Buckley et al [74], 2019Newcastle
  • Newcastle upon Tyne Hospitals NHSa Foundation Trust
Journal article13482:5270.4 (SD 8.4)≤0.33 (SD not reported)Not reportedHealthy age-matched controls
Coates et al [75], 2020Newcastle
  • Newcastle upon Tyne Hospitals NHS Foundation Trust
Journal article1010:067.8 (SD 9.0)Not reportedMild to moderateHealthy age-matched controls
De Vos et al [76], 2020Oxford
  • John Radcliffe Hospital
Journal article8042:3866.4 (SD not reported)11.4 (SD not reported)ModerateHealthy age-matched controls
Dominey et al [77], 2020Plymouth
  • Plymouth Hospital
Journal article16695:7170 (SD not reported)6 (SD not reported)Not reportedNot reported
Dunne-Willows et al [78], 2019Newcastle
  • Newcastle upon Tyne Hospitals NHS Foundation Trust
Journal article7931:4867.4 (SD 8.5)Not reportedMildHealthy age-matched controls
Huo et al [69], 2020Oxford
  • Charing Cross Hospital
  • John Radcliffe Hospital
Journal article3320:1357.7 (SD 10.4)11.1 (SD 5.5)Mild to severeHealthy nonage-matched controls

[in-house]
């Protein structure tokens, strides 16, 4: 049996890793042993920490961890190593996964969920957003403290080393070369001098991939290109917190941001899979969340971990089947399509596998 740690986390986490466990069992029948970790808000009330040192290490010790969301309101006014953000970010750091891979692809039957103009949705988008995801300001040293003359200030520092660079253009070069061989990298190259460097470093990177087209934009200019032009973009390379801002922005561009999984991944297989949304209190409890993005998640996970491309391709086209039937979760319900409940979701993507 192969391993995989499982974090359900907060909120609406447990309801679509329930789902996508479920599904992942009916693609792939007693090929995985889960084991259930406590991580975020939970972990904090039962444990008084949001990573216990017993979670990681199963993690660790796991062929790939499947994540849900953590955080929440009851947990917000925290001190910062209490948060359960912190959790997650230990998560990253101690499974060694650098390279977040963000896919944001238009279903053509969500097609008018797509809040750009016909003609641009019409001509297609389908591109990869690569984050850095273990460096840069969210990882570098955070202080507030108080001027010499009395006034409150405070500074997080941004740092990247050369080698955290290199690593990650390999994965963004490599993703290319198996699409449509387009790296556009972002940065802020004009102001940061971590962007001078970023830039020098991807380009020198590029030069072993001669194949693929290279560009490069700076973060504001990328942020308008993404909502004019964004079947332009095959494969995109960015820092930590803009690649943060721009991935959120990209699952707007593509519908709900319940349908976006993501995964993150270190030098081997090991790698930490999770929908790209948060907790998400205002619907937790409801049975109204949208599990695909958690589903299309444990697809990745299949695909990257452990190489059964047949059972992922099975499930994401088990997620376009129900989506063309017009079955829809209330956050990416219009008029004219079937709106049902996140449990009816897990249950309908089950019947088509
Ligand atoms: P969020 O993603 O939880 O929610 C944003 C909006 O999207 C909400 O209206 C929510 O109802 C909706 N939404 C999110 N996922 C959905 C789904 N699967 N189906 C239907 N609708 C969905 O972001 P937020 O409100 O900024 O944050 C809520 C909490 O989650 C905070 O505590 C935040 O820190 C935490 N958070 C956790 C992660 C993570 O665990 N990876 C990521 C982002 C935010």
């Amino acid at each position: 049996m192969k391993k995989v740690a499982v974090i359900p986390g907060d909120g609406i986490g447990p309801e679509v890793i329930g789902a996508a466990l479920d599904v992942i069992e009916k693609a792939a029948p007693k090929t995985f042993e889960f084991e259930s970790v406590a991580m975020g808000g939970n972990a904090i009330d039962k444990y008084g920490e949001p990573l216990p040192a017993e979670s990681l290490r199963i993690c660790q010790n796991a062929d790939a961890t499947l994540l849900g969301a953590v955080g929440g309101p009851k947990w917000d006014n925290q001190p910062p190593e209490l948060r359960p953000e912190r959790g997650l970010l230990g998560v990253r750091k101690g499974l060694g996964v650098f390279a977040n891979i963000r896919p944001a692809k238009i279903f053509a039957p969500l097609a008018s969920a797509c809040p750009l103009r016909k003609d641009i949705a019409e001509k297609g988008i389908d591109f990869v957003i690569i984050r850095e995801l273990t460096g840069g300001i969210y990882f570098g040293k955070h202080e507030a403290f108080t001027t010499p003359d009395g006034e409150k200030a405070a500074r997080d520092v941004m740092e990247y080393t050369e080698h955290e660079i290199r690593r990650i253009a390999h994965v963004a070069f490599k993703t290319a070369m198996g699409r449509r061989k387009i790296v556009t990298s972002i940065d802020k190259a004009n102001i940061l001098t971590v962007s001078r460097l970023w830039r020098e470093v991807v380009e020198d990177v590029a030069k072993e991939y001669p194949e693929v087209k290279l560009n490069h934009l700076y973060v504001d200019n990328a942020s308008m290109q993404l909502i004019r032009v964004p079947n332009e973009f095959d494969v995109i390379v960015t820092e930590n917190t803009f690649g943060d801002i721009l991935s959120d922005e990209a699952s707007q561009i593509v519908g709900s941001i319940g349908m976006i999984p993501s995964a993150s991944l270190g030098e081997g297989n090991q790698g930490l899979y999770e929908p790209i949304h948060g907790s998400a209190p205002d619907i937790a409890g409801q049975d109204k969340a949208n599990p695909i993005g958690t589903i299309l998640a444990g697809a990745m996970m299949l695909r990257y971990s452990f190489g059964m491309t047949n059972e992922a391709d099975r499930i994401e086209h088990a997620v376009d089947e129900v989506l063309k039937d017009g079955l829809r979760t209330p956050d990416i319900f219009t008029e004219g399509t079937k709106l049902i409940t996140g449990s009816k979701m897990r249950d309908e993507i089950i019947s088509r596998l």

Lacy et al [79], 2018Leeds
  • Leeds General Infirmary
Journal article177Not reportedNot reportedNot reportedNot reportedHealthy age-matched controls
Lones et al [80], 2017Leeds
  • Leeds General Infirmary
Journal article2315:868.0 (SD 8.1)9.0 (SD 3.7)ModerateNot reported
Mc Ardle et al [72], 2019Newcastle
  • Newcastle upon Tyne Hospitals NHS Foundation Trust
Journal article8050:2478.0 (SD 6.0)Not reportedSevereHealthy age-matched controls
Mc Ardle et al [73], 2021Newcastle
  • Newcastle upon Tyne Hospitals NHS Foundation Trust
Journal article12559:3876.5 (SD 6.8)Not reportedSevereHealthy age-matched controls
Pantall et al [81], 2018Newcastle
  • Newcastle upon Tyne Hospitals NHS Foundation Trust
Journal article10966:4370.9 (SD 7.5)Not reportedModerateHealthy age-matched controls
Pantall et al [82], 2018Newcastle
  • Newcastle upon Tyne Hospitals NHS Foundation Trust
Journal article3523:1265.9 (SD 8.2)0.45 (SD 0.3)Moderate to severeBaseline reading
Payne et al [70], 2020Sheffield

  • Sheffield Teaching Hospitals NHS Trust
  • University College London Hospitals NHS Foundation Trust
Journal article30Not reportedNot reported≤3.0 (SD not reported)MildPlacebo control
Rehman et al [83], 2019Newcastle
  • Newcastle upon Tyne Hospitals NHS Foundation Trust
Journal article196108:8862.9 (SD 8.4)23.8 (SD 4.2)SevereHealthy age-matched controls